Published November 23, 2011
Lured in by the promise of moist, sweet turkey meat, the deep fryer has become an increasingly popular way to make Thanksgiving dinner. But cooking up a Tom the Turkey in a vat of boiling oil does come with its dangers.
In fact, the dangers could amount to a national security risk -- or at least that is what Department of Homeland Security thinks. It issued a warning this week on the official DHS Twitter account with a video entitled "How dangerous can turkey fryers be?" Check out the video below.
(We particularly like the cool looking gear that could come in handy if exploding turkeys ever raised the threat risk to red.)
In all seriousness, every year deep-fryer fires are responsible for five deaths, 60 injuries, the destruction of 900 homes, and more than $15-million in property damage, according to the National Fire Protection Association.
We tried our own experiments too. As you can see in our video, dropping frozen turkeys into the boiling oil of deep fryers brings on giant flames of fire shooting up 10 feet in the air. Indoors these grease flames can easily catch homes on fire, cause severe burns, and, if nothing else, will ruing your Thanksgiving turkey.
We spoke to Tommy Steen, a 28-year veteran firefighter with the Rankin County Emergency Operations Center in Brandon, Mississippi, to find out the most dangerous mistakes first-time turkey fryers commonly make. Steen, a strong advocate of the deep-fried turkey’s delicious taste, emphasizes you don’t need to be scared of frying if you know what you’re doing. “99.9% of the time you can pull this off without a problem, as long as you do it right.”
Here are Steen’s top four “Do Not Do's” for deep-frying turkeys.
Don’t Deep Fry a Frozen Turkey Frozen turkeys are full of moisture, and we all know how water and hot oil don’t mix well, so make sure your turkey is completely thawed out before trying to fry it. “Depending on the size of the turkey it could take up to 3 or 4 days in your refrigerator from solid frozen to ready to go in fryer,” Steen suggests.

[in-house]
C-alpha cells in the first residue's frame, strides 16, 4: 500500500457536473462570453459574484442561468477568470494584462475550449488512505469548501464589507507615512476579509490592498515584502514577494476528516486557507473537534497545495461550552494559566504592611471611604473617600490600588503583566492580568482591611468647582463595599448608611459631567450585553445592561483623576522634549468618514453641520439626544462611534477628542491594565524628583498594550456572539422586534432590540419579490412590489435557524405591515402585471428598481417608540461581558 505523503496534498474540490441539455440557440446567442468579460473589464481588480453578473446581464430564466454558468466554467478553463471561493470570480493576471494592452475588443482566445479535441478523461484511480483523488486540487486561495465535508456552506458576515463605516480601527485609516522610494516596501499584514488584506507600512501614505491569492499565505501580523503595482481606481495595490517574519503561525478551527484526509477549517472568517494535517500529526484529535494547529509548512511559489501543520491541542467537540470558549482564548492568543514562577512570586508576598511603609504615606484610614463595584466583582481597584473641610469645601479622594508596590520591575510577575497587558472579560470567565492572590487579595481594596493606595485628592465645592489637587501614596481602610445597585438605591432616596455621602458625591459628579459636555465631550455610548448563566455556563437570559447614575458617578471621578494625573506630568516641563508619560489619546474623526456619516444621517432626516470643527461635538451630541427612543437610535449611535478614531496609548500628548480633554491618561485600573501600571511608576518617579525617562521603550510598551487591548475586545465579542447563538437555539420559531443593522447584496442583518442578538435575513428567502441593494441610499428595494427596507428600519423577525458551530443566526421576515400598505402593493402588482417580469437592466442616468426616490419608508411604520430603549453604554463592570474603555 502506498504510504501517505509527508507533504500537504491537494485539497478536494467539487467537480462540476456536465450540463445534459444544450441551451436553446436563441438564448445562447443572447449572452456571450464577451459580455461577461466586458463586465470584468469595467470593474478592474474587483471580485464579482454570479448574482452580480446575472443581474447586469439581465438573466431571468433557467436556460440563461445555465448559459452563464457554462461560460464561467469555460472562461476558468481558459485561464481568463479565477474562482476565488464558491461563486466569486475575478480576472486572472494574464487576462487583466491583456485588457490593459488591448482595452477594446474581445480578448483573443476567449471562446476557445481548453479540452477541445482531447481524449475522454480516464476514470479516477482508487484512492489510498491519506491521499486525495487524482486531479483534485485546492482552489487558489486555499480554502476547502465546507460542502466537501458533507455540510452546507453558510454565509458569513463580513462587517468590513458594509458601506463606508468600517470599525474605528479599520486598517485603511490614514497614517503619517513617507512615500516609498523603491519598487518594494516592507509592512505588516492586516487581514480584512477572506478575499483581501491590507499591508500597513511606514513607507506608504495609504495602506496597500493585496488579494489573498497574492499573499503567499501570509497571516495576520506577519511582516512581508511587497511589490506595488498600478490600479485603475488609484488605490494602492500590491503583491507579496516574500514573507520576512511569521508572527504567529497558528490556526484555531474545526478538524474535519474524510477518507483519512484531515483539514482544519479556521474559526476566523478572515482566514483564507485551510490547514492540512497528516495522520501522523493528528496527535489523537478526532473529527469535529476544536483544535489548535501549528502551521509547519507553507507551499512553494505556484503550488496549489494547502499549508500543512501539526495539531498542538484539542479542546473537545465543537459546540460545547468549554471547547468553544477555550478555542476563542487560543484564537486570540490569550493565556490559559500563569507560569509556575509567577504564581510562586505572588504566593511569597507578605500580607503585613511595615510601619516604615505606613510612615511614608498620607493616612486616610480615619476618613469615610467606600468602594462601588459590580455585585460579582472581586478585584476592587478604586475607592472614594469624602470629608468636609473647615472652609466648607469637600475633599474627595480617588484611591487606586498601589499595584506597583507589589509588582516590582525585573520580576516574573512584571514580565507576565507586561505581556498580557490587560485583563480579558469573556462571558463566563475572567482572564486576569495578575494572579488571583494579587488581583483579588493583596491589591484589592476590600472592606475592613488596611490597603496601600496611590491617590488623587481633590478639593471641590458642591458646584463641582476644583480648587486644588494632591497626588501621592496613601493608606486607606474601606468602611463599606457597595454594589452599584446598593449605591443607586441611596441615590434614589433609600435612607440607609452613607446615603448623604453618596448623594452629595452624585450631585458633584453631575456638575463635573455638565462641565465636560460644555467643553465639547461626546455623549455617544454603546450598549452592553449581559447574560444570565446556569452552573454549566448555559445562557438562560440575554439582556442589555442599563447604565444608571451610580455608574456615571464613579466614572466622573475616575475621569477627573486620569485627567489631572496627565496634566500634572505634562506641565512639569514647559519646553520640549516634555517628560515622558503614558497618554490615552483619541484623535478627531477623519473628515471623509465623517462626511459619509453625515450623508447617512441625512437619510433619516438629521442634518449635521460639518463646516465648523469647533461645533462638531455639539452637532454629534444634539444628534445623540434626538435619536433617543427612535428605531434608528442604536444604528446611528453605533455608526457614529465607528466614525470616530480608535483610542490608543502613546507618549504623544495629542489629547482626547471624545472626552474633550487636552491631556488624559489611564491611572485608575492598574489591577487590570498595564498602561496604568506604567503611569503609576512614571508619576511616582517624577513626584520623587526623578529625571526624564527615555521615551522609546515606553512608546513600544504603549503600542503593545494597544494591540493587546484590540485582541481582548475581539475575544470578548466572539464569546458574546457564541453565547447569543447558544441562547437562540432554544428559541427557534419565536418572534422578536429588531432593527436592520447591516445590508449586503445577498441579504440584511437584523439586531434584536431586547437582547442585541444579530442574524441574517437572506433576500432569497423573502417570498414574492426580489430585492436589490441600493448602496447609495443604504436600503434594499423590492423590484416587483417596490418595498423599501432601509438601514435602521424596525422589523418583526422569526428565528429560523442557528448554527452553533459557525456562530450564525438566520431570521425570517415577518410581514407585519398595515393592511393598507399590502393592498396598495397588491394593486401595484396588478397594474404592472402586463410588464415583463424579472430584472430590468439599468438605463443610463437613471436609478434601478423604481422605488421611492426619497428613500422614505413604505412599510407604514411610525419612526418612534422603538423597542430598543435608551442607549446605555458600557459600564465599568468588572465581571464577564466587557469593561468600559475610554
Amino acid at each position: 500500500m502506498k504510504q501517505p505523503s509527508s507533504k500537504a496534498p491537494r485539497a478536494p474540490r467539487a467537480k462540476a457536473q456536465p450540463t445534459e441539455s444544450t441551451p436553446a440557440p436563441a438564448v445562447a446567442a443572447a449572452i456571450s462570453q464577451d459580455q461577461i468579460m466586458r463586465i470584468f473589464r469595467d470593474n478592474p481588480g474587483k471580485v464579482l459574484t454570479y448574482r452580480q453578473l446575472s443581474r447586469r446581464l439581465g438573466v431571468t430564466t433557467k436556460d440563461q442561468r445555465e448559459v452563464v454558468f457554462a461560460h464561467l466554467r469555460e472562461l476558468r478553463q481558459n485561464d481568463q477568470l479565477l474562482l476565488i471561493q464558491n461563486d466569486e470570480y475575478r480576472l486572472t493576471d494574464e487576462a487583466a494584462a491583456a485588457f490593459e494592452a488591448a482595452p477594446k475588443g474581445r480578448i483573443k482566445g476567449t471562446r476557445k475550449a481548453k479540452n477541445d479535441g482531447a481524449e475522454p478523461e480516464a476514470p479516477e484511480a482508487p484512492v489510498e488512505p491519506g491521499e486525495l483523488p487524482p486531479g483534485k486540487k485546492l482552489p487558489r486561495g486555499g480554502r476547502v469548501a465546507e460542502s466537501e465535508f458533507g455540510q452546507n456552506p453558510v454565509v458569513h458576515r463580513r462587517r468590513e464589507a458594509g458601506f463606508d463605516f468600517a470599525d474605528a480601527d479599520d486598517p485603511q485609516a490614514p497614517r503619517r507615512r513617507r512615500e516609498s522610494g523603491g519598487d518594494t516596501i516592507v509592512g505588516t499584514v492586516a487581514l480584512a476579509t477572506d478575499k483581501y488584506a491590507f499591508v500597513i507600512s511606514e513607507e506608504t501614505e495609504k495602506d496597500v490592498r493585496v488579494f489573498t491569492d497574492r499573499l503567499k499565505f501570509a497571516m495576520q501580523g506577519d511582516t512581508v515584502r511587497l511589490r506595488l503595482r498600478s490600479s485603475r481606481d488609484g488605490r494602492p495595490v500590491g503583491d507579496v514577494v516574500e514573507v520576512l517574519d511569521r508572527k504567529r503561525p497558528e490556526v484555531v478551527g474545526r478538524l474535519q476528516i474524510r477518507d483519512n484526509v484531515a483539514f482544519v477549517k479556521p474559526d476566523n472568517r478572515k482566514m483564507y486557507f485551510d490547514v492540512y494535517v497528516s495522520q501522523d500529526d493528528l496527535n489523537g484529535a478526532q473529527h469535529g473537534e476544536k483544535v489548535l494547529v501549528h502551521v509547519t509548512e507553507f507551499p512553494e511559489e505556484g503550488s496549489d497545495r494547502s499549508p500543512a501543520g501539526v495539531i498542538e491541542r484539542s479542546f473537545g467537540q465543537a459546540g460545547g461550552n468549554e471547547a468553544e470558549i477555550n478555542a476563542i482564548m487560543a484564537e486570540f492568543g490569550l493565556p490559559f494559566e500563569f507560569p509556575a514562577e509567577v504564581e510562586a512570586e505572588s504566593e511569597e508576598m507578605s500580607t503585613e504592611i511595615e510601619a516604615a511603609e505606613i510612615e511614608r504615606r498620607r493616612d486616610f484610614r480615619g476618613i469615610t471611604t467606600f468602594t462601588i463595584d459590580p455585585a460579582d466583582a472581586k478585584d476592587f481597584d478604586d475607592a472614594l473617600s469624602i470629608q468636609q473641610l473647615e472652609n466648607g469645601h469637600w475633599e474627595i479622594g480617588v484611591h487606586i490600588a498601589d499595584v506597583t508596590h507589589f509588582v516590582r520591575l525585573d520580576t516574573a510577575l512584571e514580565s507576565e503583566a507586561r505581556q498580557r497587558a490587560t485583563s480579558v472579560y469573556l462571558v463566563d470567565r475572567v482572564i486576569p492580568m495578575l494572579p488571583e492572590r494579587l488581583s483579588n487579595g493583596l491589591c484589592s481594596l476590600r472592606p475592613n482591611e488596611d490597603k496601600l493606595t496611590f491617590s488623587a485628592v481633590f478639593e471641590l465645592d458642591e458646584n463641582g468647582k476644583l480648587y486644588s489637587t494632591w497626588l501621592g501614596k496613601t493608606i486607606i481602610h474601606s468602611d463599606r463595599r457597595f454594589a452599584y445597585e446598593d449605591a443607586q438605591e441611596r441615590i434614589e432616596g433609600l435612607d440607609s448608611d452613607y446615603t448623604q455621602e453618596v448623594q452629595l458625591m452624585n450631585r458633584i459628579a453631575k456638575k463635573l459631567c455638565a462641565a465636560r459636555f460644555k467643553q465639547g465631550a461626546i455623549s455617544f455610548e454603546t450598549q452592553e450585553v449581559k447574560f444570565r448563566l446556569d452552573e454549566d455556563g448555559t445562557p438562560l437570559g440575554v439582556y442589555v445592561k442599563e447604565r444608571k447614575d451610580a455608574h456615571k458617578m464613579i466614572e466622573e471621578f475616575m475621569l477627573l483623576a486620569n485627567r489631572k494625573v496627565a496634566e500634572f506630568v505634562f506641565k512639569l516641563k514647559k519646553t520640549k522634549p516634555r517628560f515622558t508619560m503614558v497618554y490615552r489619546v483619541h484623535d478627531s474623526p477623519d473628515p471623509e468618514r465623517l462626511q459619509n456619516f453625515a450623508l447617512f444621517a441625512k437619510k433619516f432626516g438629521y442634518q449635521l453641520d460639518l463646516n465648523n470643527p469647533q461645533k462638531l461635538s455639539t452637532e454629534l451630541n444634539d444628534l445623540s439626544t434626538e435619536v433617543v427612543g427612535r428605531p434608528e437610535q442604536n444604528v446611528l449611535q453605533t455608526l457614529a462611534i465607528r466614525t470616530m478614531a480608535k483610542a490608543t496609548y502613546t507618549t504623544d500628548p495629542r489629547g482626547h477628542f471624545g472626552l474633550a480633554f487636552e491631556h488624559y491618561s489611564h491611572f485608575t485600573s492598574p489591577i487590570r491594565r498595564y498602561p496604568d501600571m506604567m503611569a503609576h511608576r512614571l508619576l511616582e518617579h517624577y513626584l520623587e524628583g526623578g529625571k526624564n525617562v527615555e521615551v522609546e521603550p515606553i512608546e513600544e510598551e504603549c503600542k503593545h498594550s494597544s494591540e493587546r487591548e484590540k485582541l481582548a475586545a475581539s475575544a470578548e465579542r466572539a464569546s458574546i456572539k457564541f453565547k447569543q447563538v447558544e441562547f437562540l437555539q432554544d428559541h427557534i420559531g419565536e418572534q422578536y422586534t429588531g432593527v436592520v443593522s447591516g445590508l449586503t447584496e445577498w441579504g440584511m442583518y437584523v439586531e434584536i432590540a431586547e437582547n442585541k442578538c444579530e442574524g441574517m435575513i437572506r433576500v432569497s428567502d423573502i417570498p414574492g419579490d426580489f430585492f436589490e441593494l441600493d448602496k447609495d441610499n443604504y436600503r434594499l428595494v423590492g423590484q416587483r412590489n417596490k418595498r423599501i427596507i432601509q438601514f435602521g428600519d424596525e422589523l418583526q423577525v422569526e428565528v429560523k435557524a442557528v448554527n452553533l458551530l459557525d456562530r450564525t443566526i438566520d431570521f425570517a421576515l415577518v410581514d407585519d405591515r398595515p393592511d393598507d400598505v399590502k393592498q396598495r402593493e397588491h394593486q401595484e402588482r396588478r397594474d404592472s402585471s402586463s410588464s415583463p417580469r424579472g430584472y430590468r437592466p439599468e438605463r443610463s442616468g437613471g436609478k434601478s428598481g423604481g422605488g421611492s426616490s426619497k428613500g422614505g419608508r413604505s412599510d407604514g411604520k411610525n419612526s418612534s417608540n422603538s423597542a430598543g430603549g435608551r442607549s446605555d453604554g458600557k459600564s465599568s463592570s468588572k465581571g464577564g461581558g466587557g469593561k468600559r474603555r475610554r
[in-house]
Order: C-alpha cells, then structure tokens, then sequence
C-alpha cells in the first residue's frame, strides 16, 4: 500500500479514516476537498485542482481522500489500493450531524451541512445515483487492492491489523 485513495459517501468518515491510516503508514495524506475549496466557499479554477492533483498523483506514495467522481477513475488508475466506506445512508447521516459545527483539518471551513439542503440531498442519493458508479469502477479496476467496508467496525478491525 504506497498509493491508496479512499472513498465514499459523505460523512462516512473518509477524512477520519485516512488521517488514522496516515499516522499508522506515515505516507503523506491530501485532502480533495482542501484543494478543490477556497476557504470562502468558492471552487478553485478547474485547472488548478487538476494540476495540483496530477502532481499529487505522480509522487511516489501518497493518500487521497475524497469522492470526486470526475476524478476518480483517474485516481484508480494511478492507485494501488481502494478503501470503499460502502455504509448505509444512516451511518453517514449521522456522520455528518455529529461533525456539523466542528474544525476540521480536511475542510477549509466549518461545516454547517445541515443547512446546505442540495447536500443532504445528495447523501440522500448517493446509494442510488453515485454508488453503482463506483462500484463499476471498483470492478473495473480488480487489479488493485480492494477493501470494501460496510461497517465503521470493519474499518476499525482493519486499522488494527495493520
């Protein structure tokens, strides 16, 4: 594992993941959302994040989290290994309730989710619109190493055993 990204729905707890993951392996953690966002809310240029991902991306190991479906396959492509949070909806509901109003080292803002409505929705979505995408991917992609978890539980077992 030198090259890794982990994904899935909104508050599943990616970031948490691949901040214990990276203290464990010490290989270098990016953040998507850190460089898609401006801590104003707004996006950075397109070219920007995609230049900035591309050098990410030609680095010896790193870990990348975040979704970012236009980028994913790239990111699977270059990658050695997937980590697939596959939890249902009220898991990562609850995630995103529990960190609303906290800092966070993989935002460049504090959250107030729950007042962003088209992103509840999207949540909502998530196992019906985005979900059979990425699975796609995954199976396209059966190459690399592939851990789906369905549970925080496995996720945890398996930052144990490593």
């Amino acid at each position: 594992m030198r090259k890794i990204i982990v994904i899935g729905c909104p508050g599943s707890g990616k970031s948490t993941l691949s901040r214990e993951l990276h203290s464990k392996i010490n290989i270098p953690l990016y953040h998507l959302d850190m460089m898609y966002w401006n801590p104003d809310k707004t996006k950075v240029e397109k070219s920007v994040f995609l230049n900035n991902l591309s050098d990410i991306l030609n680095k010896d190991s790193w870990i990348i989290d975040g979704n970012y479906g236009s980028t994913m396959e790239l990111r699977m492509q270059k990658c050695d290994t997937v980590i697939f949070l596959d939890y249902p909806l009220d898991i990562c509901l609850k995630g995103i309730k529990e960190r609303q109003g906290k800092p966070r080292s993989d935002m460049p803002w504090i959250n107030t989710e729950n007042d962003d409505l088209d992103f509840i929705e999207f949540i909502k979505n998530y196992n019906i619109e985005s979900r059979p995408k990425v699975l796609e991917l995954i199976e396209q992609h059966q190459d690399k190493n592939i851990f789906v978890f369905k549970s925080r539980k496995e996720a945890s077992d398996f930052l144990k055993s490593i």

Don’t Let Oil Get Too Hot When oil gets around 400-425-degrees it can catch on fire by itself. Steen says to make sure you have a thermometer and are watching the temperature very carefully. “If you see your oil smoking, it’s too hot, you need to back off, back off the heat,” Steen says. Most oils should stay around 350-degrees, but you can check the label to see what the exact temperature limit is for your oil.
Don’t Use Too Much Oil A common, and potentially disastrous mistake people make is putting too much cooking oil in their pot. “If you overfill your pot with oil and you drop the turkey in, it’s going to spill over, and that can be almost as catastrophic as having a frozen turkey go in because you’re going to get spillage, the oil is going to run down next to the flame on the burner, which could result in a catastrophic fire,” Steen warns. To figure out how much oil you’ll need, Steen suggests putting your turkey in the empty cooking pot, filling it up with enough water to cover it, take the turkey out, and then mark the top of the water line to know how much oil your turkey will need.
Don’t Deep-Fry Indoors If something does go wrong, the inside of your home is the last place you want flames shooting up in the air. “Don’t do this in your garage, don’t do this on your wooden deck. If you’re going to do it, do it out in your yard away from anything that’s flammable that could catch on fire. And by all means do not attempt to deep-fry a turkey with this type of cooker inside your house,” Steen pleads.